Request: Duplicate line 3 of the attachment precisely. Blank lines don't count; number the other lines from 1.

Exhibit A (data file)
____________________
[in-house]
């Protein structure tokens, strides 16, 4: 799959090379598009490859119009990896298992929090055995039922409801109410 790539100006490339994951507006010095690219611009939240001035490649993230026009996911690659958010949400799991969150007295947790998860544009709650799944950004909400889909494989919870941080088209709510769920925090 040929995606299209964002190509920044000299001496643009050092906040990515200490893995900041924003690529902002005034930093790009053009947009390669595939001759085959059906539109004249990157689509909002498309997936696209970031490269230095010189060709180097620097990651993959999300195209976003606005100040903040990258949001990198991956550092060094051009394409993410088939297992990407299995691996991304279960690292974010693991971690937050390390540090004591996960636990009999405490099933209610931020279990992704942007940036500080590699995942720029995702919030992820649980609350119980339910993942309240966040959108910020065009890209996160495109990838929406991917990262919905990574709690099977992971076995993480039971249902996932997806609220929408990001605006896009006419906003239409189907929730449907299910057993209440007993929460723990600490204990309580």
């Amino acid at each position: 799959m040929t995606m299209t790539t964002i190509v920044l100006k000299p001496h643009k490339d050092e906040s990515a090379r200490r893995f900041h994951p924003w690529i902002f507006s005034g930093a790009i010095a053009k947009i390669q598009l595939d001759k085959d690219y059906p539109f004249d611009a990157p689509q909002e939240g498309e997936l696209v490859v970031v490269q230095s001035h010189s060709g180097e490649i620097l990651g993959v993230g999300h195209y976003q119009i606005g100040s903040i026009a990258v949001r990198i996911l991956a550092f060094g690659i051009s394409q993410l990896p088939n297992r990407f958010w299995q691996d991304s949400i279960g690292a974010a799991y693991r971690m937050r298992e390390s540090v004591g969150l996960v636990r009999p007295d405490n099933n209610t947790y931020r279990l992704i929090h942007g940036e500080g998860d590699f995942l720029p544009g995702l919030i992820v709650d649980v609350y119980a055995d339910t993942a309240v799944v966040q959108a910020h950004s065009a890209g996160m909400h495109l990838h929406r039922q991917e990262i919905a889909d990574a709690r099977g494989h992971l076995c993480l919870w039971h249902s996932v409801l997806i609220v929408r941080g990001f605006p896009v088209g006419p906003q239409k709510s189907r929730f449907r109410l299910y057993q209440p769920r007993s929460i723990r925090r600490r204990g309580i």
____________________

């Amino acid at each position: 799959m040929t995606m299209t790539t964002i190509v920044l100006k000299p001496h643009k490339d050092e906040s990515a090379r200490r893995f900041h994951p924003w690529i902002f507006s005034g930093a790009i010095a053009k947009i390669q598009l595939d001759k085959d690219y059906p539109f004249d611009a990157p689509q909002e939240g498309e997936l696209v490859v970031v490269q230095s001035h010189s060709g180097e490649i620097l990651g993959v993230g999300h195209y976003q119009i606005g100040s903040i026009a990258v949001r990198i996911l991956a550092f060094g690659i051009s394409q993410l990896p088939n297992r990407f958010w299995q691996d991304s949400i279960g690292a974010a799991y693991r971690m937050r298992e390390s540090v004591g969150l996960v636990r009999p007295d405490n099933n209610t947790y931020r279990l992704i929090h942007g940036e500080g998860d590699f995942l720029p544009g995702l919030i992820v709650d649980v609350y119980a055995d339910t993942a309240v799944v966040q959108a910020h950004s065009a890209g996160m909400h495109l990838h929406r039922q991917e990262i919905a889909d990574a709690r099977g494989h992971l076995c993480l919870w039971h249902s996932v409801l997806i609220v929408r941080g990001f605006p896009v088209g006419p906003q239409k709510s189907r929730f449907r109410l299910y057993q209440p769920r007993s929460i723990r925090r600490r204990g309580i």